1) Make sure you aren’t “white knuckling” your paddle.

Think of your hands basically as “hooks”. They are simply there as a connection point between your paddle and your body throughout your paddle stroke. Grasping your paddle too tightly puts unnecessary pressure in your forearms, and thus your wrists and elbows.

As you hold the shaft with your bottom hand, loosen your death grip by keeping your thumb and little finger relaxed. In the same regard, keep your top hand fingers loose around the top grip.

2) Rotate your torso and increase your reach.

As your paddle enters the water (the catch phase of the stroke) make sure to to eliminate “arm paddling”. Rotating your torso and stacking your shoulders as you initiate your stroke promotes the engagement of the larger, more powerful muscles of your hips and core to power through the water.

This produces a more efficient stroke by allowing your bigger muscles to do the majority of the work, instead of the smaller muscles of the arms. If you do not rotate, and/or reach too far forward when paddling, you are most likely relying solely on your arm muscles, which can fatigue you quickly and making you more susceptible to injury.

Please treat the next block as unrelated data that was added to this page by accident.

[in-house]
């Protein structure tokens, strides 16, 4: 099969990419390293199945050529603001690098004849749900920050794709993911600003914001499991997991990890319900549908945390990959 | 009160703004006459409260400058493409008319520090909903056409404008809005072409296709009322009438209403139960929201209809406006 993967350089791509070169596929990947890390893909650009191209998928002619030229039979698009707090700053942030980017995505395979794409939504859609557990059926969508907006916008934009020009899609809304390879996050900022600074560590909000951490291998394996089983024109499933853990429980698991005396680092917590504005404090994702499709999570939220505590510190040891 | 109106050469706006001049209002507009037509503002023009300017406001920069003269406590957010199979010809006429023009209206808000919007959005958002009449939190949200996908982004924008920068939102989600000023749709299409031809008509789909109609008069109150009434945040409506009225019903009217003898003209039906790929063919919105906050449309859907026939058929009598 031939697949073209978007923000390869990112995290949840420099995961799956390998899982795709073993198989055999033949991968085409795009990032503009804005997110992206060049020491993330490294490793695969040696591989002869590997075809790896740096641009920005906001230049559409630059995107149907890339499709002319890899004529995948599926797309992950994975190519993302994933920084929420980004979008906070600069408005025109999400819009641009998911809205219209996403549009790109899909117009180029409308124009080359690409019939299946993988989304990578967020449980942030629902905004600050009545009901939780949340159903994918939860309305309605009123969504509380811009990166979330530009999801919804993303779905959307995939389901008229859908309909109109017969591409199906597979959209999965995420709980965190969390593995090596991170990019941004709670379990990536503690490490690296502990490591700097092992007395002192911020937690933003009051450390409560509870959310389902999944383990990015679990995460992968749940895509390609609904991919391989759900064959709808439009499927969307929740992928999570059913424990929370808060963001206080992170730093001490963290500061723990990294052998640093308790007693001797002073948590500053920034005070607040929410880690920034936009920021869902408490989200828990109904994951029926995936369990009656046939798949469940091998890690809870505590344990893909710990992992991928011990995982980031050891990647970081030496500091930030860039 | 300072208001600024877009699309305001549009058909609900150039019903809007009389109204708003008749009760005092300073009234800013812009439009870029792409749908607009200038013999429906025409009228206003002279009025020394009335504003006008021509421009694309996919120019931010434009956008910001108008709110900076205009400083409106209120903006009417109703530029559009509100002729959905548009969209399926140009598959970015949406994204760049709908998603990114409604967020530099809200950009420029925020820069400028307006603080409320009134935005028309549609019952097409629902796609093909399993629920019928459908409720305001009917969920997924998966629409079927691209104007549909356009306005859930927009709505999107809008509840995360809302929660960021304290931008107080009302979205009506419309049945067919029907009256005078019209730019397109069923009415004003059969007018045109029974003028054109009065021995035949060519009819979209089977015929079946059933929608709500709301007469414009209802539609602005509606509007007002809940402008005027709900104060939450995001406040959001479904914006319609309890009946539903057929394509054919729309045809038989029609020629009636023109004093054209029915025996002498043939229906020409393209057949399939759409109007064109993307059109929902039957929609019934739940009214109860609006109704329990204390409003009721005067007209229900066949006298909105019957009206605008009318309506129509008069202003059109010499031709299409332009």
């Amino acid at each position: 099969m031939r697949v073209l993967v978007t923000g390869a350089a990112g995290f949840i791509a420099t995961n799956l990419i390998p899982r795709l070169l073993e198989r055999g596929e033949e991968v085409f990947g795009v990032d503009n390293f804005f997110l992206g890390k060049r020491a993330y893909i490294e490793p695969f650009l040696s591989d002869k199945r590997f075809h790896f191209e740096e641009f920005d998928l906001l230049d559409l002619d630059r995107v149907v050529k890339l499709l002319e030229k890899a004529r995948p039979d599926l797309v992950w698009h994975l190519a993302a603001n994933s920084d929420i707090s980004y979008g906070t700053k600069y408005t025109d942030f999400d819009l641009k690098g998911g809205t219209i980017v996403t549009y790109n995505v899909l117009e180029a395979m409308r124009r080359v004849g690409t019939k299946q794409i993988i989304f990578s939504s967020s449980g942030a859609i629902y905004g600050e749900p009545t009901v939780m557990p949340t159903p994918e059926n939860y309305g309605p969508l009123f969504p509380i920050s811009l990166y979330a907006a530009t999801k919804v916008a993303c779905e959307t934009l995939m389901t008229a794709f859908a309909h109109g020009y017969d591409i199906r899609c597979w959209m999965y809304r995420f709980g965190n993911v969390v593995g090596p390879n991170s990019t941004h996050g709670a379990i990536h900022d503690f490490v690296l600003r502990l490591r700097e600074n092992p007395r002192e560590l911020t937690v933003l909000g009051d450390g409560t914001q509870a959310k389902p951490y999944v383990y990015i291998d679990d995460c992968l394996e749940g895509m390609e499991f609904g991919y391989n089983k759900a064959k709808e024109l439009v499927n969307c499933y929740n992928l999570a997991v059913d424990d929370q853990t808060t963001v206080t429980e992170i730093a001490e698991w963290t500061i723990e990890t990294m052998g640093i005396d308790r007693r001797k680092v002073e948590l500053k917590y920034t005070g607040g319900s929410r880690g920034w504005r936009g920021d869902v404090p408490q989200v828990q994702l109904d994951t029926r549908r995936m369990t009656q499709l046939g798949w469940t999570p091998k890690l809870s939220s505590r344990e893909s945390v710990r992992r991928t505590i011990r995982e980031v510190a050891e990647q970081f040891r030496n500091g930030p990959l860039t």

3) Equalize the push and pull of your stroke.

As your paddle enters the water, push with the top hand as hard as you are pulling with the bottom arm (technically your lats and obliques). First time paddlers tend to think they should pull the paddle towards THEM, however you should actually pull YOU to the paddle. Plant the paddle firmly in the catch phase using the rotation of your hips to power you towards the paddle. This helps to share the load of the work on each side of the body.

4) Find your flow.

There should be no beginning or end to your stroke. Find continuous fluidity as you paddle. The paddle stroke can be technical, but once mastered, finding fluid movement is key. Taking a lesson from an experienced instructor can help you nail down an efficient stroke.

5) Warm up prior to each paddle session.

As with all activity, it’s important to warm up the muscles used. You can start by lightly paddling 5-10 minutes before maximizing your effort.

Try out these tips to keep your elbows and wrists in tip top paddling shape!

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Written by: Leah Seacrest of Seacrestfitnesscompany.com